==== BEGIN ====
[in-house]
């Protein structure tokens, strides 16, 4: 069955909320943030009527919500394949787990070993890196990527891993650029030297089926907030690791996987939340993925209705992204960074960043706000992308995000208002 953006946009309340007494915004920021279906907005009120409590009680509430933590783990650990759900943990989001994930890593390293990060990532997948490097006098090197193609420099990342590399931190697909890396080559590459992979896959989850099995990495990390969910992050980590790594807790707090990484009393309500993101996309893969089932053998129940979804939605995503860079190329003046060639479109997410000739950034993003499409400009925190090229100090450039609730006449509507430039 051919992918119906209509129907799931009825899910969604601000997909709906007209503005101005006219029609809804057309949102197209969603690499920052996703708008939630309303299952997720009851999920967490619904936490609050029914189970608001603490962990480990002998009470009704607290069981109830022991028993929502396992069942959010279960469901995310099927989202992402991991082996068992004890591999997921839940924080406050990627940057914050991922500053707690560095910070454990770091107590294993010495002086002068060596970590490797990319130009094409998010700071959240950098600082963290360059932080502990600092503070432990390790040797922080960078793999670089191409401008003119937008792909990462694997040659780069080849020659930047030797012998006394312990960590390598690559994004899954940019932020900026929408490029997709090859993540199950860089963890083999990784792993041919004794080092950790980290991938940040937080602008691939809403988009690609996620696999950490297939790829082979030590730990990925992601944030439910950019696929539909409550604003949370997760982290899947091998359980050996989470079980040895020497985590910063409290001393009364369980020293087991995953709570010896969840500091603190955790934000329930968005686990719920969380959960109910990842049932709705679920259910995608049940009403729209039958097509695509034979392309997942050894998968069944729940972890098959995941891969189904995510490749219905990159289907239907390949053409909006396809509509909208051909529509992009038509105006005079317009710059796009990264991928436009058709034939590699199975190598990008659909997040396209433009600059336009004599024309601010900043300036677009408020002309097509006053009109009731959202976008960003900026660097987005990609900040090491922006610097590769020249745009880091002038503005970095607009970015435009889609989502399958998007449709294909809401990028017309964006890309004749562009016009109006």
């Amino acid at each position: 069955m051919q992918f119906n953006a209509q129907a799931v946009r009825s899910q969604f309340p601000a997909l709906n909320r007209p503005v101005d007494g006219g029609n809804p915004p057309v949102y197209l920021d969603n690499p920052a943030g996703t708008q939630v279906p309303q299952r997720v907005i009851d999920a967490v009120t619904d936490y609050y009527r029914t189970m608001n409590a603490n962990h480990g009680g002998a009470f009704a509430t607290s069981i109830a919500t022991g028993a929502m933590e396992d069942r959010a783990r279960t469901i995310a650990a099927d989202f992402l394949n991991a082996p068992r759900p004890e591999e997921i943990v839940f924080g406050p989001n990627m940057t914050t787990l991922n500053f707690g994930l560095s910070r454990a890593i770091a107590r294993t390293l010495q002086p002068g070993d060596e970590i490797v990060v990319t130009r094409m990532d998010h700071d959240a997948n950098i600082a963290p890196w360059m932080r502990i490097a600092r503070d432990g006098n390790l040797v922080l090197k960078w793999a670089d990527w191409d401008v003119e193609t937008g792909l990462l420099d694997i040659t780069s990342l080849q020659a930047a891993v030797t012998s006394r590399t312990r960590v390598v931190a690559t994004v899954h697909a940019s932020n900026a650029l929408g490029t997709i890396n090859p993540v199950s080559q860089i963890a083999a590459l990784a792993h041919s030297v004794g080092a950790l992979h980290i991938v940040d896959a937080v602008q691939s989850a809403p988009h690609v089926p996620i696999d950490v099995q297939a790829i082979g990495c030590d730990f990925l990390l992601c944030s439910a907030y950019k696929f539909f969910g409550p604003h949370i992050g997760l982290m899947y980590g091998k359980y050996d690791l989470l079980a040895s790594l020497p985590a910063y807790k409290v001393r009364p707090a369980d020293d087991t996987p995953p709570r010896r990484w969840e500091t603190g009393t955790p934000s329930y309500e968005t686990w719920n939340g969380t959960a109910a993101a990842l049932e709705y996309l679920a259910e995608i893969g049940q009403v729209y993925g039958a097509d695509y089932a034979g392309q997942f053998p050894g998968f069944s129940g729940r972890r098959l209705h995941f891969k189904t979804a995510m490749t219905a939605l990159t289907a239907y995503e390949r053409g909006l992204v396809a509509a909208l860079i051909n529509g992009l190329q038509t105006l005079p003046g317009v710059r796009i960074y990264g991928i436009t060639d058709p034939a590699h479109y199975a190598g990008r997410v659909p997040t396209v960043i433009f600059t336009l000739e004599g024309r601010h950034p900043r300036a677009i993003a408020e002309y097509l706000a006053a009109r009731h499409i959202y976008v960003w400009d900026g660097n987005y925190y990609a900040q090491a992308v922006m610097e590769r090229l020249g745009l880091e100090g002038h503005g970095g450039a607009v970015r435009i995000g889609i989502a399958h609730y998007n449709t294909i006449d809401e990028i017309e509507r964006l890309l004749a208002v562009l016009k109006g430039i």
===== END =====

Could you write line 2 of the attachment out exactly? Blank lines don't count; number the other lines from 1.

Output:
């Protein structure tokens, strides 16, 4: 069955909320943030009527919500394949787990070993890196990527891993650029030297089926907030690791996987939340993925209705992204960074960043706000992308995000208002 953006946009309340007494915004920021279906907005009120409590009680509430933590783990650990759900943990989001994930890593390293990060990532997948490097006098090197193609420099990342590399931190697909890396080559590459992979896959989850099995990495990390969910992050980590790594807790707090990484009393309500993101996309893969089932053998129940979804939605995503860079190329003046060639479109997410000739950034993003499409400009925190090229100090450039609730006449509507430039 051919992918119906209509129907799931009825899910969604601000997909709906007209503005101005006219029609809804057309949102197209969603690499920052996703708008939630309303299952997720009851999920967490619904936490609050029914189970608001603490962990480990002998009470009704607290069981109830022991028993929502396992069942959010279960469901995310099927989202992402991991082996068992004890591999997921839940924080406050990627940057914050991922500053707690560095910070454990770091107590294993010495002086002068060596970590490797990319130009094409998010700071959240950098600082963290360059932080502990600092503070432990390790040797922080960078793999670089191409401008003119937008792909990462694997040659780069080849020659930047030797012998006394312990960590390598690559994004899954940019932020900026929408490029997709090859993540199950860089963890083999990784792993041919004794080092950790980290991938940040937080602008691939809403988009690609996620696999950490297939790829082979030590730990990925992601944030439910950019696929539909409550604003949370997760982290899947091998359980050996989470079980040895020497985590910063409290001393009364369980020293087991995953709570010896969840500091603190955790934000329930968005686990719920969380959960109910990842049932709705679920259910995608049940009403729209039958097509695509034979392309997942050894998968069944729940972890098959995941891969189904995510490749219905990159289907239907390949053409909006396809509509909208051909529509992009038509105006005079317009710059796009990264991928436009058709034939590699199975190598990008659909997040396209433009600059336009004599024309601010900043300036677009408020002309097509006053009109009731959202976008960003900026660097987005990609900040090491922006610097590769020249745009880091002038503005970095607009970015435009889609989502399958998007449709294909809401990028017309964006890309004749562009016009109006």